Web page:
within or without, their reliance must be on
the means to be provided by their respective
States. Under the circumstances I have
thought it my duty to transmit to you the rep
resentation received, not doubting that you will
have done for the safety of our fellow citizens,
on a part of our frontier so interesting and
so much exposed, what their situation requires,
and the means under your control may permit.

489. ARMS, Right to bear. No freeman
shall be debarred the use of arms [within his
FORD ED., ii, 27. (June, 1776.)



490. ARMS, Device for the American

States. A proper device (instead of arms)
for the American states united would be the
Father presenting the bundle of rods to his
sons. The motto " Insuperabiles si Insepara
bles ", an answer given in part to the H. of
Lds & Comm. 4. Inst. 35. He cites 4. H. 6.
ru. 12. parl. rolls, which I suppose was the time
it happd. f FORD ED., i, 420.

* Brackets by Jefferson. EDITOR.

t This is a note written in Jefferson s copy of the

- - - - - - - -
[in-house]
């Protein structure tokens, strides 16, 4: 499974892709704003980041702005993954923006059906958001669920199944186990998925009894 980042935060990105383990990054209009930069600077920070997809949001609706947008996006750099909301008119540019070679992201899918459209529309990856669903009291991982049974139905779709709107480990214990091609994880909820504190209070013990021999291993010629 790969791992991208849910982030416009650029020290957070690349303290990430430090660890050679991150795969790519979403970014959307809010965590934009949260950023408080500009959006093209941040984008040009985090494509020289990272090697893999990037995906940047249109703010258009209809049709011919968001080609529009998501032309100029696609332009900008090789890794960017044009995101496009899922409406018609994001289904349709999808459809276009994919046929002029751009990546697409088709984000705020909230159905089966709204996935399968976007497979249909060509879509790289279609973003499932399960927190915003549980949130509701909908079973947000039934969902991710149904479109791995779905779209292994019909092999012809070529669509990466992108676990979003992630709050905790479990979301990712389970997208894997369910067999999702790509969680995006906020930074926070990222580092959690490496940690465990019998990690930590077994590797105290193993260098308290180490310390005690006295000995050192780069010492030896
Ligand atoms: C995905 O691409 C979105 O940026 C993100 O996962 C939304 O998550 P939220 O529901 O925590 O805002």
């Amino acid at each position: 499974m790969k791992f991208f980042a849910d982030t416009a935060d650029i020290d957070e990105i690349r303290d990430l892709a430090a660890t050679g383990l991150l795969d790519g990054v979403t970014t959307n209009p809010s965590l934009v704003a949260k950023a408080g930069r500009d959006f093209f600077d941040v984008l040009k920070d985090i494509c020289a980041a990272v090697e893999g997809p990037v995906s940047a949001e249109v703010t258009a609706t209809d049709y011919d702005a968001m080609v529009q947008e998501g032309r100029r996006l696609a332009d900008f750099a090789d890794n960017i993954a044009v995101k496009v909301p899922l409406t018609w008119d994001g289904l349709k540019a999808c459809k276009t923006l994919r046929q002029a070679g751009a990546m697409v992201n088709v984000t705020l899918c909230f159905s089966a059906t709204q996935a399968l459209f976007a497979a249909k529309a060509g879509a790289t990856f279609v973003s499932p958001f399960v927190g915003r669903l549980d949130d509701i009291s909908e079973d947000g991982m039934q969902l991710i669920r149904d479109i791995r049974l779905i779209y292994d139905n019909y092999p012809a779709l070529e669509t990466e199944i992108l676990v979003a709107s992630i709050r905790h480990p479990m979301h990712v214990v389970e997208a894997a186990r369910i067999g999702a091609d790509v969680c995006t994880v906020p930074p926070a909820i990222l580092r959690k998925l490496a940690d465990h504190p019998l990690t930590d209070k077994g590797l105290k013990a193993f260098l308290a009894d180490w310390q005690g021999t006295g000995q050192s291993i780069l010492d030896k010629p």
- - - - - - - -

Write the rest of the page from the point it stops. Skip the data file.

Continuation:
Virginia Almanack for 1774. All his other entries in
this volume are contemporary with the date of the al
manac, and if, as all the internal evidence indicates,
this was also written at that time, it is not merely in
teresting as a proposed emblem, but even more so as
the earliest reference to the " American States." In a
letter of John Adams (Familiar Letters, 211), Aug. 4,
1776 on the subject of the national arms, is the follow
ing : u Mr. Jefferson proposed the children of Israel
in the wilderness, led by a cloud by day and a pillar
of fire by night; and on the other side, Hengist and
Horsa, the Saxon chiefs from whom we claim the
honor of being descended, and whose political prin
ciples and forms of government we have assumed."




491. ARMS, Device for Virginia State.
I like the device of the first side of the seal